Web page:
Why was a Norwegian signals intelligence aircraft snooping around the Barents Sea this week?
On 9th September Russia’s official TASS news agency reported that Luftforsvaret (Royal Norwegian Air Force/RNOAF) Dassault Falcon-20 signals intelligence and Boeing P-8S Poseidon maritime patrol aircraft had been detected and intercepted over the Barents Sea. Two MiG-29 (NATO reporting name Fulcrum) series combat aircraft were scrambled to escort both aircraft away from Russian airspace.
What was the Falcon-20 looking for? Russia’s northwest Arctic region has recently received new radars. In 2018 a single Rezonans-NE Very High Frequency (133 megahertz/MHz to 144MHz/216MHz to 225MHz) ground-based air surveillance radar was deployed to the Novaya Zemlya archipelago. With a reported range of 594 nautical miles (1,100 kilometres) it provides coverage over air approaches into northwest Russia. These are likely ingress roots for NATO (North Atlantic Treaty Organisation) aircraft during any future war with Russia.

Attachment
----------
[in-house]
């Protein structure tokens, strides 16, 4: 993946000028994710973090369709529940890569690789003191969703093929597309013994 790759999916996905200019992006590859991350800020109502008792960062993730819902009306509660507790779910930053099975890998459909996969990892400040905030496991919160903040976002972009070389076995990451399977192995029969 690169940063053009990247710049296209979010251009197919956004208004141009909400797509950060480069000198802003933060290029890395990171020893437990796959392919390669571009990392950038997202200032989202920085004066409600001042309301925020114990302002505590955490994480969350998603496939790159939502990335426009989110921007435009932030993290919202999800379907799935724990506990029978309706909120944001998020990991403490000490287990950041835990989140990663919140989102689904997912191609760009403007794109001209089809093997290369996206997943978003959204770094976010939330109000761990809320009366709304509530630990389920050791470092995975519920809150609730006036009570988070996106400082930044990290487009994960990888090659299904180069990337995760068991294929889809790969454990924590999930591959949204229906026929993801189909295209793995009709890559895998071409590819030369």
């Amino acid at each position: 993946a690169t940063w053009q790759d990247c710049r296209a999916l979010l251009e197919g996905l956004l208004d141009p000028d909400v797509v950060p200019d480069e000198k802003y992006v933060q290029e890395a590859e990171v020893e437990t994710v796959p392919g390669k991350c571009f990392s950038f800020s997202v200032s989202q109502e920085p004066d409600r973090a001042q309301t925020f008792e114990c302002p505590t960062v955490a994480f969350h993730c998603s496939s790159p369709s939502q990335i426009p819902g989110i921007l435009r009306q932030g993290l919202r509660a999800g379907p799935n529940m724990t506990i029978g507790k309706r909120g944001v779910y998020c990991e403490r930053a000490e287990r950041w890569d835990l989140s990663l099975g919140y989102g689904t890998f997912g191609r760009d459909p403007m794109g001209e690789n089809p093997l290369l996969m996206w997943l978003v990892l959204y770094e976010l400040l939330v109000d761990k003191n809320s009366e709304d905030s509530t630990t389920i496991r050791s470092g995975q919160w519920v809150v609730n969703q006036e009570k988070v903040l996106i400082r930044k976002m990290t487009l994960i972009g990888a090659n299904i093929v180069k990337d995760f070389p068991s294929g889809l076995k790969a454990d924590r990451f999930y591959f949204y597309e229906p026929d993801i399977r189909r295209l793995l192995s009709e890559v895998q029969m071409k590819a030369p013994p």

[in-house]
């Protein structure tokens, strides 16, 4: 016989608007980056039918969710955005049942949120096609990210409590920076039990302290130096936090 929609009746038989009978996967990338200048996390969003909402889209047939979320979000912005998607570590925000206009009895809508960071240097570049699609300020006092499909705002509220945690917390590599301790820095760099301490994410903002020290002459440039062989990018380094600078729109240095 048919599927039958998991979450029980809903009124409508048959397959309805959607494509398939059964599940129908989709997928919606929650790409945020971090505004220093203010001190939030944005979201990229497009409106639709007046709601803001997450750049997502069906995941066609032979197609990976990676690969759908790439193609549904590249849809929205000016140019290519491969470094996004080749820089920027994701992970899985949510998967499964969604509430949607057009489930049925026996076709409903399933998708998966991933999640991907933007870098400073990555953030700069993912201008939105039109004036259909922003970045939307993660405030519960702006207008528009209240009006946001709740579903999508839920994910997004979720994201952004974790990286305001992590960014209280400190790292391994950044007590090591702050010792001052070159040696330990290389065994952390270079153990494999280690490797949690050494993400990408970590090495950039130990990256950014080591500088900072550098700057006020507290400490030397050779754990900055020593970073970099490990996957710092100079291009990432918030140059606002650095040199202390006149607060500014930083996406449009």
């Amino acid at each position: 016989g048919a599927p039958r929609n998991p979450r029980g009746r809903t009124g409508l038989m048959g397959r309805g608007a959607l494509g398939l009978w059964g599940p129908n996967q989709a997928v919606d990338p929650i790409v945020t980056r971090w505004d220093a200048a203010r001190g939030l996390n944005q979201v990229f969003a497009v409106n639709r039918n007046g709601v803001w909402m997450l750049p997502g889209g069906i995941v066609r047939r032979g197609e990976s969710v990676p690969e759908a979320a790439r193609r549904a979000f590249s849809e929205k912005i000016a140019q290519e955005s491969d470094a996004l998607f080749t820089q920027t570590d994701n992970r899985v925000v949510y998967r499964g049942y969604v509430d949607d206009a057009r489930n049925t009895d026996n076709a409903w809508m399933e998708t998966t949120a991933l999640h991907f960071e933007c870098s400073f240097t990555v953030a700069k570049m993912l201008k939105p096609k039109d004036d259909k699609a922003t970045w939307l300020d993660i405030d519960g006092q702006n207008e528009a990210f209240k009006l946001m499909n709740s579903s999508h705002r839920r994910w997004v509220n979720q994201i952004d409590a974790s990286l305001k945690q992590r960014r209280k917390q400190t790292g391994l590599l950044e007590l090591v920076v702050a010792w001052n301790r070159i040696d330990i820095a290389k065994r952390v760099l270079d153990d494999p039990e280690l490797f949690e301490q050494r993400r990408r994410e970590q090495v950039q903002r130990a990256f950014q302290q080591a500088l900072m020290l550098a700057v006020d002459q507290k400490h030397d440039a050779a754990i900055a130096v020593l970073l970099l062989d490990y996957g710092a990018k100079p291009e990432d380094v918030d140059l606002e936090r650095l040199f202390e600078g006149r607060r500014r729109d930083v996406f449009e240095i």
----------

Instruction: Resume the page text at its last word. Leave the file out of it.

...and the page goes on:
The region has also received NIIDAR Podsolnukh-E High Frequency (HF: three megahertz to 30MHz) coastal/ground-based air surveillance which have an instrumented range of 243nm (450km) providing low altitude coverage. Plans are afoot to deploy NIIDAR 29B6 Container HF ground-based air surveillance radars to the Arctic. The radar has an instrumented range of 1,619nm (3000km).
Russia has a penchant for HF and VHF radars as they may be able to detect aircraft with low Radar Cross Sections (RCS). While the radars do not provide the necessary precision for surface-to-air missile engagements, they can be used for vectoring fighters towards hostile aircraft.
These radars will be of interest to the RNOAF. The country is buying 45 Lockheed Martin F-35A Lightning-II combat aircraft. It would be prudent for the RNOAF to gather as much Electronic Intelligence (ELINT) on these radars as possible given their potential to detect low RCS targets like the F-35A.
TASS reported that the RNOAF jets were initially detected by Russian radar. This may have handed the Norwegians valuable ELINT when the radars were activated and revealed the strength of radar coverage. Russian air defenders may be confident that their HF/VHF radars can reduce the low-RCS threat. This does not mean the country’s rivals will not try to collect ELINT on these systems to understand how they could be outfoxed in the future.